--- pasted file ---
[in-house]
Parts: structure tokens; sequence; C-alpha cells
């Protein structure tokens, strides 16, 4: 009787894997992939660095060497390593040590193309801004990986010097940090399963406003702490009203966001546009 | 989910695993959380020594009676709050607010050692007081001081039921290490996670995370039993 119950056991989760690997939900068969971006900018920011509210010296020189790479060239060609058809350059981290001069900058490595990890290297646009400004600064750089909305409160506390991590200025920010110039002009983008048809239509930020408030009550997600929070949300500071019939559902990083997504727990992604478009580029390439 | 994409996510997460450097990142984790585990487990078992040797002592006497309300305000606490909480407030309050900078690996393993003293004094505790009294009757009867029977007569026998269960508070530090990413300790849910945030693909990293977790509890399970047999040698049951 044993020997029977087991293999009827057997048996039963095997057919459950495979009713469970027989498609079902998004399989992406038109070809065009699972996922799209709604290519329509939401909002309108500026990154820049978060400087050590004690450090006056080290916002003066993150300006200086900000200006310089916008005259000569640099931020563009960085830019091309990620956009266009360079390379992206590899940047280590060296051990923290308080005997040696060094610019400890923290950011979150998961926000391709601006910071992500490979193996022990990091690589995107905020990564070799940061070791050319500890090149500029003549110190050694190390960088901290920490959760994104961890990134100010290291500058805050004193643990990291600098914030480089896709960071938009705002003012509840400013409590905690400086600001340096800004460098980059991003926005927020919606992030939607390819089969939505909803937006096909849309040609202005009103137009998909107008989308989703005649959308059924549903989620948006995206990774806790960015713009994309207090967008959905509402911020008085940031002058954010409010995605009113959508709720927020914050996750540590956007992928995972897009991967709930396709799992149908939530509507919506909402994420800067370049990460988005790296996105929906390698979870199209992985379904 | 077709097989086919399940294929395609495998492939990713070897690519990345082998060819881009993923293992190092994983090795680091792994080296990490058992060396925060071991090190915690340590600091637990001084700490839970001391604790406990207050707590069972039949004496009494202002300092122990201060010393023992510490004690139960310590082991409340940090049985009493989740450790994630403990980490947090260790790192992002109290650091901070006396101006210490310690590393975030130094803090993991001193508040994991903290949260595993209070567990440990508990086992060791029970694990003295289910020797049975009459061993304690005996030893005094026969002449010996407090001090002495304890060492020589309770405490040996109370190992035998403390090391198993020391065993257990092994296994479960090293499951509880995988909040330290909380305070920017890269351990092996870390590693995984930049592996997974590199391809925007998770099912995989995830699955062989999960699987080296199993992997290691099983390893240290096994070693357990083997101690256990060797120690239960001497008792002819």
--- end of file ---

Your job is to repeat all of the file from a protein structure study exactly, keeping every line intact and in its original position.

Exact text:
[in-house]
Parts: structure tokens; sequence; C-alpha cells
């Protein structure tokens, strides 16, 4: 009787894997992939660095060497390593040590193309801004990986010097940090399963406003702490009203966001546009 | 989910695993959380020594009676709050607010050692007081001081039921290490996670995370039993 119950056991989760690997939900068969971006900018920011509210010296020189790479060239060609058809350059981290001069900058490595990890290297646009400004600064750089909305409160506390991590200025920010110039002009983008048809239509930020408030009550997600929070949300500071019939559902990083997504727990992604478009580029390439 | 994409996510997460450097990142984790585990487990078992040797002592006497309300305000606490909480407030309050900078690996393993003293004094505790009294009757009867029977007569026998269960508070530090990413300790849910945030693909990293977790509890399970047999040698049951 044993020997029977087991293999009827057997048996039963095997057919459950495979009713469970027989498609079902998004399989992406038109070809065009699972996922799209709604290519329509939401909002309108500026990154820049978060400087050590004690450090006056080290916002003066993150300006200086900000200006310089916008005259000569640099931020563009960085830019091309990620956009266009360079390379992206590899940047280590060296051990923290308080005997040696060094610019400890923290950011979150998961926000391709601006910071992500490979193996022990990091690589995107905020990564070799940061070791050319500890090149500029003549110190050694190390960088901290920490959760994104961890990134100010290291500058805050004193643990990291600098914030480089896709960071938009705002003012509840400013409590905690400086600001340096800004460098980059991003926005927020919606992030939607390819089969939505909803937006096909849309040609202005009103137009998909107008989308989703005649959308059924549903989620948006995206990774806790960015713009994309207090967008959905509402911020008085940031002058954010409010995605009113959508709720927020914050996750540590956007992928995972897009991967709930396709799992149908939530509507919506909402994420800067370049990460988005790296996105929906390698979870199209992985379904 | 077709097989086919399940294929395609495998492939990713070897690519990345082998060819881009993923293992190092994983090795680091792994080296990490058992060396925060071991090190915690340590600091637990001084700490839970001391604790406990207050707590069972039949004496009494202002300092122990201060010393023992510490004690139960310590082991409340940090049985009493989740450790994630403990980490947090260790790192992002109290650091901070006396101006210490310690590393975030130094803090993991001193508040994991903290949260595993209070567990440990508990086992060791029970694990003295289910020797049975009459061993304690005996030893005094026969002449010996407090001090002495304890060492020589309770405490040996109370190992035998403390090391198993020391065993257990092994296994479960090293499951509880995988909040330290909380305070920017890269351990092996870390590693995984930049592996997974590199391809925007998770099912995989995830699955062989999960699987080296199993992997290691099983390893240290096994070693357990083997101690256990060797120690239960001497008792002819």